Canada’s new drug laws deliver a blow to dispensary operators

Tousaw outside a courtroom after securing his client a discharge for a marijuana-related offense. Once a normal outcome in medical marijuana cases, discharges are a thing of the past under Canada's tough, new laws.

Kirk Tousaw is a criminal defense lawyer. In his practice, he represents several medical marijuana dispensaries and the growers who supply them. He is seen, by many, as the region’s preeminent marijuana defense attorney. Last week, he gave a talk at the Vapor Lounge on West Hastings, part of Marc Emery’s Cannabis Culture Headquarters.

He outlined recent changes to Canadian law, brought into effect on November 6th of 2012, which mandate minimum sentencing guidelines for drug offences, with a focus on their implications for medical cannabis dispensaries. According to Tousaw, the new sentencing regulations make running a dispensary, or even working in one, a much riskier activity.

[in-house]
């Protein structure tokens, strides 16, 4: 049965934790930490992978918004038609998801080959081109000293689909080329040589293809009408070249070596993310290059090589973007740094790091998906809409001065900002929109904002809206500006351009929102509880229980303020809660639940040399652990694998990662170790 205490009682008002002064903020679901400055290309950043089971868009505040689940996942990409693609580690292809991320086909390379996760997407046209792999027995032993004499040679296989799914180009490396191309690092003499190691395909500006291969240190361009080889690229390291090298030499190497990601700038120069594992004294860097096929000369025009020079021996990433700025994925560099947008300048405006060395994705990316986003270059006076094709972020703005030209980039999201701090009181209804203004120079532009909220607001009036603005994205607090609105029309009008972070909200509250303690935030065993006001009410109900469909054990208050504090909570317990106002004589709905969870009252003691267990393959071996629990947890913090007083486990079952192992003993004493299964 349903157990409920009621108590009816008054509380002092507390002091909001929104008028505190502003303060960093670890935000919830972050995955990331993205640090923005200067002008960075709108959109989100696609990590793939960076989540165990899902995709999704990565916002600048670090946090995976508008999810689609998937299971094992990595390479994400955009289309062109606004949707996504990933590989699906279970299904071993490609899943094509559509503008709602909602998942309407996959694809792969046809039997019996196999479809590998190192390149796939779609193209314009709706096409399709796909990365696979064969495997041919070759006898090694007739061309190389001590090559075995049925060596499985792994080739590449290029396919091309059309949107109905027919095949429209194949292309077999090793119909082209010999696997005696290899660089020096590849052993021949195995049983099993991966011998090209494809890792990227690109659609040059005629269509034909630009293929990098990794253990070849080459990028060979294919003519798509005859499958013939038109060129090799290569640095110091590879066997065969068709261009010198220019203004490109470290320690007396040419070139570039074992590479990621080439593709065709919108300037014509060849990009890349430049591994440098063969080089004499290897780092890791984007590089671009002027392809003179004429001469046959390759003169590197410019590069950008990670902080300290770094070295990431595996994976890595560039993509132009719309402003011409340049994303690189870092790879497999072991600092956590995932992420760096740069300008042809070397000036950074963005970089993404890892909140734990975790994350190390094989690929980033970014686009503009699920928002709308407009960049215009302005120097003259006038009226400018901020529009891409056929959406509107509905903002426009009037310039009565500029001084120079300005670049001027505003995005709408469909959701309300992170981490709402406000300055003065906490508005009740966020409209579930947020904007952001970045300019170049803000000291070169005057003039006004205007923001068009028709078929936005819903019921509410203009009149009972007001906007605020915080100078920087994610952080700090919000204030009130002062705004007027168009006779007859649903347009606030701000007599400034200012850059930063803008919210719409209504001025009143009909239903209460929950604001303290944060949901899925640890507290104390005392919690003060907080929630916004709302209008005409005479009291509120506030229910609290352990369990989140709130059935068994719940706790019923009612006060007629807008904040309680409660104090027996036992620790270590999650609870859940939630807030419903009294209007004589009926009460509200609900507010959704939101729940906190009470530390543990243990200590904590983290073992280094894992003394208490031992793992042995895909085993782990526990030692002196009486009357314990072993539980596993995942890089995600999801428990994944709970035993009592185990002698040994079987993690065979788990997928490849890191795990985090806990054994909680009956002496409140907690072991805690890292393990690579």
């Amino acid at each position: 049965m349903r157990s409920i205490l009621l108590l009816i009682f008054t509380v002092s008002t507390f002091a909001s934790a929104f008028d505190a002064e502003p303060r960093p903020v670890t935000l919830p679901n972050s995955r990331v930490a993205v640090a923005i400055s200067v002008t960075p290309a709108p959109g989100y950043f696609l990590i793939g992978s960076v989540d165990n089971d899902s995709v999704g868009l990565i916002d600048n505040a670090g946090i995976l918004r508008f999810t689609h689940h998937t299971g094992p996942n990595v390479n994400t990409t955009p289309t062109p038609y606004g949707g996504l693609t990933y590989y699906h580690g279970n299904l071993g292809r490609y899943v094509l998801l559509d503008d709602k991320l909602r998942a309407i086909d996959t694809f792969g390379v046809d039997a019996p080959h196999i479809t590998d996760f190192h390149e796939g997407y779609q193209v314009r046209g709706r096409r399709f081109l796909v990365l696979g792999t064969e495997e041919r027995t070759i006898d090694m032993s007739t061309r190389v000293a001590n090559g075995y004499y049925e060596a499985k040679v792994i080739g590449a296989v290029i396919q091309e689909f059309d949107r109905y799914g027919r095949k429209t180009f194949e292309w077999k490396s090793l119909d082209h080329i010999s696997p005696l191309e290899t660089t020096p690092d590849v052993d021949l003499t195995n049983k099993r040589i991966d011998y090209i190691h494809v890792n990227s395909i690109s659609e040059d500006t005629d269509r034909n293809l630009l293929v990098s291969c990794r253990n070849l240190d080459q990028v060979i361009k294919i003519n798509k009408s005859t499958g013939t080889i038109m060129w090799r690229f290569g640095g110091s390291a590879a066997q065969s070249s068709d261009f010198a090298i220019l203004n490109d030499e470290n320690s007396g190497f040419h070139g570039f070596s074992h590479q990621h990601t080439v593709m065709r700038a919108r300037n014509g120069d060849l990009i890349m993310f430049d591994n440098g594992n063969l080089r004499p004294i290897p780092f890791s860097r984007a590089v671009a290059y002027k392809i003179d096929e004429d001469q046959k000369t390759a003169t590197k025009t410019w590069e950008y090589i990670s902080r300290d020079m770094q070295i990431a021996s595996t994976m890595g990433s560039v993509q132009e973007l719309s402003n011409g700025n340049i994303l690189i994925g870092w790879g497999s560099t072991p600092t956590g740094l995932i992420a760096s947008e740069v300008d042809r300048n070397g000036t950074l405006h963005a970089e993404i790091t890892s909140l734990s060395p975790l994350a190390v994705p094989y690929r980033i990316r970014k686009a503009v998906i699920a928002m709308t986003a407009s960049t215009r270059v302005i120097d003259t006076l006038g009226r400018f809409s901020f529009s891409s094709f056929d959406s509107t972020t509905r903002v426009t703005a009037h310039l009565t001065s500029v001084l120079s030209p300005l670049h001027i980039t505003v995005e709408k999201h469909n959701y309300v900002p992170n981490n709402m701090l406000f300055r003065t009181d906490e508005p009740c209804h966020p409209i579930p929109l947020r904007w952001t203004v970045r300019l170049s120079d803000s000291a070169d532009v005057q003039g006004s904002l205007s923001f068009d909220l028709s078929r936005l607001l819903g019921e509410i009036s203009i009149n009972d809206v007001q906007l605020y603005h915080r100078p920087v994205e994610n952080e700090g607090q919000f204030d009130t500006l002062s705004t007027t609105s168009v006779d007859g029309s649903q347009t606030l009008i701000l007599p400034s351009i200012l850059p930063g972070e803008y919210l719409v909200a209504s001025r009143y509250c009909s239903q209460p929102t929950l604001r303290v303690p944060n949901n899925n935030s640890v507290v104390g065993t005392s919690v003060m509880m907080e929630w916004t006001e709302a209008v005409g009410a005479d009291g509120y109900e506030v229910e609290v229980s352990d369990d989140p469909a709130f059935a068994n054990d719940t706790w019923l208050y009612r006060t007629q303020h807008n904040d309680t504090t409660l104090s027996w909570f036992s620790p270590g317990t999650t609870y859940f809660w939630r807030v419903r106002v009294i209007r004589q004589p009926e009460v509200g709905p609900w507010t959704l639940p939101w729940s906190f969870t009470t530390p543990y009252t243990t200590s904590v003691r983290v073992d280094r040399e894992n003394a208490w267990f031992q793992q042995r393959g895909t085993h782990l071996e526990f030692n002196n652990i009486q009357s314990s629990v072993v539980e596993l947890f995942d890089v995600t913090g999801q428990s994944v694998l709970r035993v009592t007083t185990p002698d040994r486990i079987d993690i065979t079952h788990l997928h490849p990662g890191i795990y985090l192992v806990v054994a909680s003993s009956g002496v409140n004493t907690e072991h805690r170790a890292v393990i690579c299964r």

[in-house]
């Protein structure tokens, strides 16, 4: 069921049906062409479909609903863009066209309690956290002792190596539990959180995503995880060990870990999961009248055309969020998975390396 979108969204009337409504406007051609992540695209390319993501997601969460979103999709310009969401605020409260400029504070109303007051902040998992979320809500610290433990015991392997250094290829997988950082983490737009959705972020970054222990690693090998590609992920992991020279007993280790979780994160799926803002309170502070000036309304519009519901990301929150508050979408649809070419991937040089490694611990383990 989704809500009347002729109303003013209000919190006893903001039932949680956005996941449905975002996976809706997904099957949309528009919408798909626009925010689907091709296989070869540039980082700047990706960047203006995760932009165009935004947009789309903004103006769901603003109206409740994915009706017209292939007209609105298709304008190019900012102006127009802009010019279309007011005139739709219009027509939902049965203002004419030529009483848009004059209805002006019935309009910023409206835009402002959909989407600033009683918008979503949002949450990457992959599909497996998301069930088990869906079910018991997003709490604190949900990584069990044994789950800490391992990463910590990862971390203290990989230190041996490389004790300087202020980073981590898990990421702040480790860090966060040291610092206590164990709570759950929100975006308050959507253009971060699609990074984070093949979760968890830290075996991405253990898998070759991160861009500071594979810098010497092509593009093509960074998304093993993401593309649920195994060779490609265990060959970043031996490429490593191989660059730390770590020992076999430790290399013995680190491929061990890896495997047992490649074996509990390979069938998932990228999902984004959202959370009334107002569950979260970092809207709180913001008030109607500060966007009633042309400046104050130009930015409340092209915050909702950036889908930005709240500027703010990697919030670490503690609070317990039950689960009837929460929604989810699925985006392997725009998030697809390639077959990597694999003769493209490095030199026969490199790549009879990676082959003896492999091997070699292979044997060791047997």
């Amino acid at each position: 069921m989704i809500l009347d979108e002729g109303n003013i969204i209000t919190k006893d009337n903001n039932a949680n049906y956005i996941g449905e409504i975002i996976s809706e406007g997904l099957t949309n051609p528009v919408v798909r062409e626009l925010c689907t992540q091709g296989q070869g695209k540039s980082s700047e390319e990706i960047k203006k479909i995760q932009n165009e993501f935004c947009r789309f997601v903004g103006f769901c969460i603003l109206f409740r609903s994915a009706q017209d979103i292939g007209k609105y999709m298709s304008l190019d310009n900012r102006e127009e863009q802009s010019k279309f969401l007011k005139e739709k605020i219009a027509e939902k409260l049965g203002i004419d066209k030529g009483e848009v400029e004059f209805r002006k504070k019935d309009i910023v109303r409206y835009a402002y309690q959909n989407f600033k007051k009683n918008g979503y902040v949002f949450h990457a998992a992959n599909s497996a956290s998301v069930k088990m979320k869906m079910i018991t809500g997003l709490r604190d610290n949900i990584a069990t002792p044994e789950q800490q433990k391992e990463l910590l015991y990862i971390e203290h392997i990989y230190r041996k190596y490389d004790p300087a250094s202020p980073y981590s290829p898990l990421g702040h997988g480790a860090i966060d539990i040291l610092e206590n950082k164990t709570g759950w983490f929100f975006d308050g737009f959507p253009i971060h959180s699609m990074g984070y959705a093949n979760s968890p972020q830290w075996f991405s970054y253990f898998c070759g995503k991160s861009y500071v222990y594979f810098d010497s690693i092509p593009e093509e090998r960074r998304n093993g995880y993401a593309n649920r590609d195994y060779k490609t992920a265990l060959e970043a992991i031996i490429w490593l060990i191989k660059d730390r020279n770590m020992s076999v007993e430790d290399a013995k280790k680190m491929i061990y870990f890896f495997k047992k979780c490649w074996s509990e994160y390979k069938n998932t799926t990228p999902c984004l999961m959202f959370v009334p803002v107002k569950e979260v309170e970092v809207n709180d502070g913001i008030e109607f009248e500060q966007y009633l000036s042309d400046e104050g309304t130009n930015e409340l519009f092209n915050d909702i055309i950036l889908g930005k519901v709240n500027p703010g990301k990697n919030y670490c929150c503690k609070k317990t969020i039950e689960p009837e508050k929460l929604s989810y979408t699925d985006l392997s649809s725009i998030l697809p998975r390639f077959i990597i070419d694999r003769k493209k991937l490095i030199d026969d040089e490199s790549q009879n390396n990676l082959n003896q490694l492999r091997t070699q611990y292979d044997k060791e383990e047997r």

Dispensaries remain illegal under Canadian law. Health Canada has no plans to include such operations in its medical marijuana policy.

Looking around the room, he remarked how, seven years ago, he felt that he knew every person working in a Vancouver dispensary. Today, that is no longer the case, he said.

The full room contained many unfamiliar faces and there was a distinct impression that the crowd is a basic cross-section of Vancouver’s cannabis culture. A range of ages, ethnicities, and backgrounds populated the room, with only one visible connection: aside from the speaker, almost everyone was smoking a joint. To my left were three young men and on my right a woman who appeared to be in her mid-forties. The three on my left were passing a joint around while the woman on my right smoked one to herself.